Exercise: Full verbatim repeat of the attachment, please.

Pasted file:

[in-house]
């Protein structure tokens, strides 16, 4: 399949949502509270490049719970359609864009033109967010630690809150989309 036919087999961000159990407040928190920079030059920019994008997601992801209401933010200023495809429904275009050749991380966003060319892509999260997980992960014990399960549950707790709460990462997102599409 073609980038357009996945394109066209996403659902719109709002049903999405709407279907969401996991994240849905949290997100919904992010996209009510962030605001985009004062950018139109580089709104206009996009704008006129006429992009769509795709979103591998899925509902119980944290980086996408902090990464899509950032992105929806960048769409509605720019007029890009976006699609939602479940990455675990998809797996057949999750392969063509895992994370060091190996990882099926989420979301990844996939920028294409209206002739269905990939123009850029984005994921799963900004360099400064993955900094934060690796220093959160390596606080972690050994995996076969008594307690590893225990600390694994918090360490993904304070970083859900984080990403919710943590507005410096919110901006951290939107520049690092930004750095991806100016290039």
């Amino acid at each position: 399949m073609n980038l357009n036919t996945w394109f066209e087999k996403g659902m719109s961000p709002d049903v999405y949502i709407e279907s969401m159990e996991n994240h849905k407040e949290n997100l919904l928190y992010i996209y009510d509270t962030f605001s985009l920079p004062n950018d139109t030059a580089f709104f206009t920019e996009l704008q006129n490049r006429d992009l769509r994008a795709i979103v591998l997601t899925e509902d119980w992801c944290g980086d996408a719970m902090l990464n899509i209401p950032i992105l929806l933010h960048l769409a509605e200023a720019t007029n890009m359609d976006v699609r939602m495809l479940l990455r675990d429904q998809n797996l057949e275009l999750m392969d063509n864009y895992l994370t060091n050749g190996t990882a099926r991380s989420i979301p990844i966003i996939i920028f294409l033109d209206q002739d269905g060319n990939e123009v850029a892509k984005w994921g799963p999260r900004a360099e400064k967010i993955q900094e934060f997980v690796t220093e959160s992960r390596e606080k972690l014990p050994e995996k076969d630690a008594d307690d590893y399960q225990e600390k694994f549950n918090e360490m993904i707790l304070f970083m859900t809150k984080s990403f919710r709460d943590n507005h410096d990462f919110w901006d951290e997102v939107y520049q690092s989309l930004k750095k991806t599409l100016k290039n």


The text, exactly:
[in-house]
């Protein structure tokens, strides 16, 4: 399949949502509270490049719970359609864009033109967010630690809150989309 036919087999961000159990407040928190920079030059920019994008997601992801209401933010200023495809429904275009050749991380966003060319892509999260997980992960014990399960549950707790709460990462997102599409 073609980038357009996945394109066209996403659902719109709002049903999405709407279907969401996991994240849905949290997100919904992010996209009510962030605001985009004062950018139109580089709104206009996009704008006129006429992009769509795709979103591998899925509902119980944290980086996408902090990464899509950032992105929806960048769409509605720019007029890009976006699609939602479940990455675990998809797996057949999750392969063509895992994370060091190996990882099926989420979301990844996939920028294409209206002739269905990939123009850029984005994921799963900004360099400064993955900094934060690796220093959160390596606080972690050994995996076969008594307690590893225990600390694994918090360490993904304070970083859900984080990403919710943590507005410096919110901006951290939107520049690092930004750095991806100016290039």
């Amino acid at each position: 399949m073609n980038l357009n036919t996945w394109f066209e087999k996403g659902m719109s961000p709002d049903v999405y949502i709407e279907s969401m159990e996991n994240h849905k407040e949290n997100l919904l928190y992010i996209y009510d509270t962030f605001s985009l920079p004062n950018d139109t030059a580089f709104f206009t920019e996009l704008q006129n490049r006429d992009l769509r994008a795709i979103v591998l997601t899925e509902d119980w992801c944290g980086d996408a719970m902090l990464n899509i209401p950032i992105l929806l933010h960048l769409a509605e200023a720019t007029n890009m359609d976006v699609r939602m495809l479940l990455r675990d429904q998809n797996l057949e275009l999750m392969d063509n864009y895992l994370t060091n050749g190996t990882a099926r991380s989420i979301p990844i966003i996939i920028f294409l033109d209206q002739d269905g060319n990939e123009v850029a892509k984005w994921g799963p999260r900004a360099e400064k967010i993955q900094e934060f997980v690796t220093e959160s992960r390596e606080k972690l014990p050994e995996k076969d630690a008594d307690d590893y399960q225990e600390k694994f549950n918090e360490m993904i707790l304070f970083m859900t809150k984080s990403f919710r709460d943590n507005h410096d990462f919110w901006d951290e997102v939107y520049q690092s989309l930004k750095k991806t599409l100016k290039n």